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What does an easy travel experience mean to you?

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What element would make all parts of a trip seamless and easier?

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What do you think will have the greatest impact on transportation planning for the future?

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Universal access is an inclusive approach that considers the needs of the entire population. A regular, universally accessible public transit service allows everyone to travel and use the same services, at the same time and in the same way.

Co-modality implies the efficient use of different modes of transport, individually or in combination, so as to achieve optimal and sustainable use of resources. It is no longer a case of trying to pit one mode of transport against another.

Multimodal transport hubs can be of different sizes: a central station, bus or commuter train station, metro station, bus network terminus, park-and-ride lot, single bus stop connecting several busy lines.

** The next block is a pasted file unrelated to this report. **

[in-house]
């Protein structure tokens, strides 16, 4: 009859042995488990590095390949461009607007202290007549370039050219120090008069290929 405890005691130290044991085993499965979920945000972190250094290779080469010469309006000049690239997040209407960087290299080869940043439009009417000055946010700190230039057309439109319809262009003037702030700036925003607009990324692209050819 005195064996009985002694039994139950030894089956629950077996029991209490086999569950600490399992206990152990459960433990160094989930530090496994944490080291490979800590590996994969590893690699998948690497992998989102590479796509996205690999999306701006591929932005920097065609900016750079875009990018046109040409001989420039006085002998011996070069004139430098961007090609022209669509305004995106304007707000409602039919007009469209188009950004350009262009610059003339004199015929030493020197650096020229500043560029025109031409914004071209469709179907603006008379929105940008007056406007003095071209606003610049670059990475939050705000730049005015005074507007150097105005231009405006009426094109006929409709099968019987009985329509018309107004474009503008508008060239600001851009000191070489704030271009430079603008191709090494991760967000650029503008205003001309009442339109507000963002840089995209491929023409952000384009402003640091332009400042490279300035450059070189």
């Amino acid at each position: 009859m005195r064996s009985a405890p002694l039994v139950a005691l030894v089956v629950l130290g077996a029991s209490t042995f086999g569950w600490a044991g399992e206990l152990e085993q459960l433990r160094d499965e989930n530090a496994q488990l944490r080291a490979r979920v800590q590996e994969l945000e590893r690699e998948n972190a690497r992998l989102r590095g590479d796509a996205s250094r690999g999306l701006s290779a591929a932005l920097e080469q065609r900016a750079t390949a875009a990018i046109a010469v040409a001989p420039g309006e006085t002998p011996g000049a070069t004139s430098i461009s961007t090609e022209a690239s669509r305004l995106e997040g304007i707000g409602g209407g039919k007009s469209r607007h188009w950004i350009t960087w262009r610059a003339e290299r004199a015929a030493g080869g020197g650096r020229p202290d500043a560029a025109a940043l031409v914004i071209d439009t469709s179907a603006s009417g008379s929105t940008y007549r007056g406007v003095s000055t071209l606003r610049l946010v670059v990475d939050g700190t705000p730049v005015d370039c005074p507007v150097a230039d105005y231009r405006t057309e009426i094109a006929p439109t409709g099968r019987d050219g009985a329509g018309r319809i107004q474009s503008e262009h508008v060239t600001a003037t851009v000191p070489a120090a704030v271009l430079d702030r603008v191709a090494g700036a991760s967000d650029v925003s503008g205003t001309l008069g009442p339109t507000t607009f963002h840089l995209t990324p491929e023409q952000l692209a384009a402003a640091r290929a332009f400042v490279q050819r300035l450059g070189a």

WHIM service, developed in Finland and available in several European cities, offers various packages that allow users to travel by taxi, public transport, bicycle or carsharing in exchange for a single monthly fee.

Autorité régionale
de transport métropolitain

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Offering everyone an easy, integrated, seamless and efficient travel experience

What is an easy travel experience?

We all need to get around. We can use several modes of public or private transportation over the course of a day or a single trip. But how can we make this travel experience enjoyable?

Switching from one mode of transport to another must be facilitated by high-quality physical and virtual interfaces. To make it inclusive, the travel experience must take into account the needs of the entire population, and barriers to mobility faced by people with reduced mobility — including disabled and elderly people — must be removed.